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See Dolly Sisters

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See Dolly Sisters

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Duncan, Rosetta (23 November 1896–04 December 1959), comic performer and singer, was born in Acero, Illinois, the daughter of Samuel Henry Duncan, a real estate agent, and Charlotte Rosetta Duncan.

At an early age Rosetta was tutored by Madame Ellen Beach Yaw, an acclaimed American coloratura soprano, who saw great potential in Rosetta’s comedic ability and an exceptional contralto voice. By 1915 Rosetta and her sister Vivian performed a yodeling act in San Francisco amateur shows, with Rosetta also doing a solo act as “a Dutch Boy yodeler.”...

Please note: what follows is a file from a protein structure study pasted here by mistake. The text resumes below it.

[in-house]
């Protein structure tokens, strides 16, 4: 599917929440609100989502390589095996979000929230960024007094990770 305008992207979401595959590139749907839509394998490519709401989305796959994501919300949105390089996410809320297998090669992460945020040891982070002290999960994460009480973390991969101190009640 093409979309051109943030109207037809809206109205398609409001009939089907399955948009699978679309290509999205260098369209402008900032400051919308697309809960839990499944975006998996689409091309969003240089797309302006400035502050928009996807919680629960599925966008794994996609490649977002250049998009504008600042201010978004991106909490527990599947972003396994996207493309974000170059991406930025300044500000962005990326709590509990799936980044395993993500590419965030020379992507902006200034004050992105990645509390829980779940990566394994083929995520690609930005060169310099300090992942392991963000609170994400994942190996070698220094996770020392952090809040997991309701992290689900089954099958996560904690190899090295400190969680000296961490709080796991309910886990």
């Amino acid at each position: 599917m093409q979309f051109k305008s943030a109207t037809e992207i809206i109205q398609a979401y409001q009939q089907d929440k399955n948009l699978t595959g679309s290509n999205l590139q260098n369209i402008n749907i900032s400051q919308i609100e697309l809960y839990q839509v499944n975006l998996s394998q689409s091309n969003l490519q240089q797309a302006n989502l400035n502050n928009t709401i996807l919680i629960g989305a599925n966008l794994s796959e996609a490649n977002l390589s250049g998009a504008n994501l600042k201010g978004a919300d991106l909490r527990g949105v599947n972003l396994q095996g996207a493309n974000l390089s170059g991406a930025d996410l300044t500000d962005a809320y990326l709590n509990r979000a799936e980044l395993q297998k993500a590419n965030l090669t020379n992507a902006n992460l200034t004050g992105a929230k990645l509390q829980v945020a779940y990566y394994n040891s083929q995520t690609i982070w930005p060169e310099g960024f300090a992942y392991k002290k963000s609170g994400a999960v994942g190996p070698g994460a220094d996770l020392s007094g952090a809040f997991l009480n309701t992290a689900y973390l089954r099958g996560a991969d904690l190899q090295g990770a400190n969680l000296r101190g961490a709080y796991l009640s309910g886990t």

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Eltinge, Julian (14 May 1883–07 March 1941), female impersonator, was born William Julian Dalton in Newtonville, Massachusetts, the son of Joseph Dalton, a mining engineer, and Julia Edna Baker. His father’s profession took him to the West, where Julian went to schools in Los Angeles, San Francisco, and Butte, Montana, as well as in Boston on his family’s return there. He was working as a clerk in a dry goods store at $3.50 a week when he auditioned for the First Corps Cadets of Boston, an all-male amateur theatrical troupe noted for the plausibility of its female impersonations. He played the small role of Mignonette in Robert A. Barnet’s burlesque ...